Interpreting the code of life
By ROBERT POLLACKIT SEEMS ONLY yesterday, but it was more than 20 years ago, that summer at Cold Spring Harbor in the early 1970s, when David Baltimore showed up in great agitation and gave a last-minute, unscheduled little talk at a meeting, explaining that both his lab and Howard Temin's had found unmistakable evidence for an enzyme that converted RNA to DNA. In textbooks this moment usually is described as the breaking of a dogma- that DNA makes RNA and RNA makes protein-but to those of us lucky enough to be there, the sound was not the lugubrious thud of a fallen idol but the shivery squeak of an unexpected door, slowly but inexorably opening before us.
Once we had the way to make DNA from RNA, the technology for manipulating DNA was complete. We could now decode and edit not only genes, but the messengers made from them; this gave us the power to understand-in principle-not only the archival files of genes in our chromosomes, but also their actual meanings in our cells. The closing quarter-century of this millennium has only begun to unravel the stories that discovery made possible, and few Nobel Prizes have been more richly deserved or more rapidly conferred than the ones Temin and Baltimore soon got. They came more quickly, in fact, than the Nobels given for the earlier, even more astounding revelation of James Watson and Francis Crick, that DNA's double helix of phosphate-sugars and its perfectly free choice of base pairs inside made it the perfect exemplar of Schrdinger's model for the gene, an "aperiodic crystal" come to life.
With DNA as the self-copying storehouse of life's information, and with the tools for capturing the cell's processing of that information in the form of complementary DNAs made from cellular messages, we are embarked on the greatest adventure of science today: to understand ourselves, from the DNA out. The articles that follow are brief reports from the frontiers of this enterprise, by and about Columbia-based scientists.
Newman describes Columbia's contribution of vast numbers of sequences of human genetic messages to a national public library of DNA sequences, an altruistic decision that has placed Columbia squarely between two very large millstones, the Merck and SmithKlineBeecham pharmaceutical companies. This gift has already sped the isolation of at least one gene associated with Alzheimer's disease; it will be interesting to see how-or whether-the discovery can eventually ameliorate the course of this incurable disease, but no one can doubt the utility of getting the job done faster.
Stern's article shows how the common ancestry of all living things enables the students of fruit flies to be the intimate and mutually illuminating colleagues of the students of human inherited disorders and makes the case that the Human Genome Initiative will be only the first of many microbe, plant, and animal genome initiatives. The full DNA sequence of one simple microbe is already available on the Web and as a paper in Science; one can imagine the day when the Chimpanzee Genome Initiative shows us precisely which regulatory regions of which genes active in early development give us and not chimps the capacity for language.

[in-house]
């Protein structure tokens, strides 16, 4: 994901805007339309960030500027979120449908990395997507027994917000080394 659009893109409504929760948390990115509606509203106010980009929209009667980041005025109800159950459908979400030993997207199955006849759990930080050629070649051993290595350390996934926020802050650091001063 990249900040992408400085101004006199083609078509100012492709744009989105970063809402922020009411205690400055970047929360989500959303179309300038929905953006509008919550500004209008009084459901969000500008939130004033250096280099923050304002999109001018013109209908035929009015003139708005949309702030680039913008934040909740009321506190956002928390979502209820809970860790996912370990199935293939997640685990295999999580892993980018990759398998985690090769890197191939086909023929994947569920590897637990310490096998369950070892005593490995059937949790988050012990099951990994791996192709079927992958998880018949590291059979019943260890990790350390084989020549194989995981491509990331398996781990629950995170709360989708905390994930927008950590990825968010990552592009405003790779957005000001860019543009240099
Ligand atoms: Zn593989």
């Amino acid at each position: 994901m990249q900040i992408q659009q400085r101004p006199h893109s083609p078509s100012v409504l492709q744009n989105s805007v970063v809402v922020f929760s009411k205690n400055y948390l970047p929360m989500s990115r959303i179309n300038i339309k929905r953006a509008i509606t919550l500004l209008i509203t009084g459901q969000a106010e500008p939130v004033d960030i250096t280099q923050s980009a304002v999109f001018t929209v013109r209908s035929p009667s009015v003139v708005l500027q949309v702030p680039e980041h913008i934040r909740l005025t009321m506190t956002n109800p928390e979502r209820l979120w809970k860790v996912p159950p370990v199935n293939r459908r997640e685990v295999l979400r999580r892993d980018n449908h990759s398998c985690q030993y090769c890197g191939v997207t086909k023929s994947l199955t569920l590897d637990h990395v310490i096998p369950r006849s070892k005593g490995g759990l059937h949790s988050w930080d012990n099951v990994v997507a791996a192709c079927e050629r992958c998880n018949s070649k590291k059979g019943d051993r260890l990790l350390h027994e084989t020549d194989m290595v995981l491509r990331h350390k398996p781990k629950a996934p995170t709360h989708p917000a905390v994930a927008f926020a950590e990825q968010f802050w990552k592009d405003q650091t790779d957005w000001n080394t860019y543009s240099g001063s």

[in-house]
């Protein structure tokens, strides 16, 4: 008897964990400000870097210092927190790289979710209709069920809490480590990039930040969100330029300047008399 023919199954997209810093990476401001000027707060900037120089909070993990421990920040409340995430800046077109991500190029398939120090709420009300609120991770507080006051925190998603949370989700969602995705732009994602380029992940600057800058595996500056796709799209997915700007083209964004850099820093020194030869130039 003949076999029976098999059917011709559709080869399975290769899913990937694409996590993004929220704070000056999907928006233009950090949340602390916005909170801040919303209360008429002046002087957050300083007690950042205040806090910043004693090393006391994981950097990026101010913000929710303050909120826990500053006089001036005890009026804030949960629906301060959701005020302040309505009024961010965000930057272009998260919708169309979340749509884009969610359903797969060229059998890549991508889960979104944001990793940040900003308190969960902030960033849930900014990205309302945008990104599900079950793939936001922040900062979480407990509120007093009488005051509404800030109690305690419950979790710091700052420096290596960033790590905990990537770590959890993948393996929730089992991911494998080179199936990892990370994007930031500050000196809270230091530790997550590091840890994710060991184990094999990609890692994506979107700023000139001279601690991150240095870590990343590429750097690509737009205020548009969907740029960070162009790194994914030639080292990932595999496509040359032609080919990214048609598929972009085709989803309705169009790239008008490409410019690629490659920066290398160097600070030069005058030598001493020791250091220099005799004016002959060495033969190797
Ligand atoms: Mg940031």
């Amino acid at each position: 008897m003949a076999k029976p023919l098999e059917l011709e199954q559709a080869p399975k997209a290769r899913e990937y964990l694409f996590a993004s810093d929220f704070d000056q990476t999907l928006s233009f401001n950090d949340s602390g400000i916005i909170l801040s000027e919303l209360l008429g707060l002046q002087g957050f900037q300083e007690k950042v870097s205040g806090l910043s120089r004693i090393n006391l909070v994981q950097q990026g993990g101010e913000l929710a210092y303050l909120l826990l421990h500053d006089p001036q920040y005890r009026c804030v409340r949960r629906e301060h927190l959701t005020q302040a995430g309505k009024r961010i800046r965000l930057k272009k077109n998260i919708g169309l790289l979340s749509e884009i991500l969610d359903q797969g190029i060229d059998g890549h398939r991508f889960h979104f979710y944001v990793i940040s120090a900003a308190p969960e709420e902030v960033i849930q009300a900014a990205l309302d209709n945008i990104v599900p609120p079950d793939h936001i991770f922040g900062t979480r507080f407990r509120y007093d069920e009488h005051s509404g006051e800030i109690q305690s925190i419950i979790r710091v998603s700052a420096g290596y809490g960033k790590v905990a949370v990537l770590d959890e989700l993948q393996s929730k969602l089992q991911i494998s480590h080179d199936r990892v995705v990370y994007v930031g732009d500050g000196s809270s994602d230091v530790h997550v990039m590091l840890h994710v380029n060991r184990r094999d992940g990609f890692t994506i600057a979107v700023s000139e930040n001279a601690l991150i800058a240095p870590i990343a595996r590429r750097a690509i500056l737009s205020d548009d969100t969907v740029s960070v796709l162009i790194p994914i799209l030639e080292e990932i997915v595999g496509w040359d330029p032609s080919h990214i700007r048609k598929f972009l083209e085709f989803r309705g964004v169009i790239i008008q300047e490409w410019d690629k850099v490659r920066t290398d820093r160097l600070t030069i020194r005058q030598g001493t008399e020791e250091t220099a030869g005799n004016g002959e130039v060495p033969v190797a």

Fischetti's essay on DNA forensics and Benowitz's on the uses of genetic information in diagnosis of future medical conditions are variations on a common theme: that each person's DNA is a unique sequence and that the information in that DNA includes the genetic component of that person's fate. The courts struggle with the technical minutiae of DNA identification when a felon is on trial, as they should when a person's life is in their hands. But neither legislatures nor courts have yet come to terms with an equally serious issue (albeit one for the civil, not criminal jurisdictions): How can society preserve each person's right to his or her own DNA, each person's privilege to not know-or not to have anyone else know-what is in it?
Schon and DiMauro look past the massive edifice of the Human Genome Initiative's 3 billion base pairs to the few tens of thousands of base pairs that make up the genome of a mitochondrion. Our mitochondria are ancient guests, now in an embrace of total interdependence with each of our cells but still carrying their primeval prokaryotic genomes. Mutations in these genomes-especially deletions-occur slowly, cryptically, and universally over time; they may be the key to understanding the aging process. They are certainly the source of many conditions and syndromes whose patterns of inheritance would have stumped Mendel.
Fischetti takes a look at a new and clever use of DNA's capacity to carry vast amounts of information in a small volume: the construction of DNA-based computing schemes. I suspect that DNA is an imperfect molecule for this use and that if this technology ever matures, it will be through the merging of DNA-based sequence-annealing with the solid-state structures of silicon-based computation. But whether we ever see the day when CompUSA sells computers by the milliliter, DNA scientists and computer scientists are unlikely to disentangle themselves now that they have met once in a productive way. Down the line we may see a merger of ideas that generates, at last, an understanding of the mind.
I hope that, taken all together, this special section of 21stC has been able to show you something of the excitement and the shocking newness of human molecular genetics, and of the remarkable place Columbia continues to have in its ongoing evolution. The last article, my own, is an attempt to look inward, at the obligations this science places on those who practice it.
PHOTO & ART CREDITS: cell adapted from AOL Mac Graphics Forum/special effects by Howard Roberts; line art: Amy Pollack
AMY POLLACK has exhibited her work in the annual Columbia Artists shows at Low Rotunda. She can be reached at firstname.lastname@example.org.